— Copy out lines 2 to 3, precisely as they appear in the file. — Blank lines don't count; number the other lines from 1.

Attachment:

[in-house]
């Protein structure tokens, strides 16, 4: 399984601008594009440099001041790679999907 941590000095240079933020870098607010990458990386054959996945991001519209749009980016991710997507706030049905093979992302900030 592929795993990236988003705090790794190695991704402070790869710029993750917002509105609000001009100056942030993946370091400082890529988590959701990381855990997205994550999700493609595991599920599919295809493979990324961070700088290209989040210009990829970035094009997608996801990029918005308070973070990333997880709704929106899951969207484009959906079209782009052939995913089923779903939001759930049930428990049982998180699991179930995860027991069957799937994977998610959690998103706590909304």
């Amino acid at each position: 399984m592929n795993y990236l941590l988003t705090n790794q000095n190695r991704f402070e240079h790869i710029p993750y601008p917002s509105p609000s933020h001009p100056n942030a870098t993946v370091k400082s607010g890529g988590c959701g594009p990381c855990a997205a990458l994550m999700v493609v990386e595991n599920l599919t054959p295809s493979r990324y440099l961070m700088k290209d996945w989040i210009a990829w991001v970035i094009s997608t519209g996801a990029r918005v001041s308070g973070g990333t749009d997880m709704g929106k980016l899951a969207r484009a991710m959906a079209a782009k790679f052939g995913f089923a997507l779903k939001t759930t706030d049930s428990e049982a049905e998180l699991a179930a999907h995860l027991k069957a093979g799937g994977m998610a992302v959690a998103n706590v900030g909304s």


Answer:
């Protein structure tokens, strides 16, 4: 399984601008594009440099001041790679999907 941590000095240079933020870098607010990458990386054959996945991001519209749009980016991710997507706030049905093979992302900030 592929795993990236988003705090790794190695991704402070790869710029993750917002509105609000001009100056942030993946370091400082890529988590959701990381855990997205994550999700493609595991599920599919295809493979990324961070700088290209989040210009990829970035094009997608996801990029918005308070973070990333997880709704929106899951969207484009959906079209782009052939995913089923779903939001759930049930428990049982998180699991179930995860027991069957799937994977998610959690998103706590909304």
């Amino acid at each position: 399984m592929n795993y990236l941590l988003t705090n790794q000095n190695r991704f402070e240079h790869i710029p993750y601008p917002s509105p609000s933020h001009p100056n942030a870098t993946v370091k400082s607010g890529g988590c959701g594009p990381c855990a997205a990458l994550m999700v493609v990386e595991n599920l599919t054959p295809s493979r990324y440099l961070m700088k290209d996945w989040i210009a990829w991001v970035i094009s997608t519209g996801a990029r918005v001041s308070g973070g990333t749009d997880m709704g929106k980016l899951a969207r484009a991710m959906a079209a782009k790679f052939g995913f089923a997507l779903k939001t759930t706030d049930s428990e049982a049905e998180l699991a179930a999907h995860l027991k069957a093979g799937g994977m998610a992302v959690a998103n706590v900030g909304s």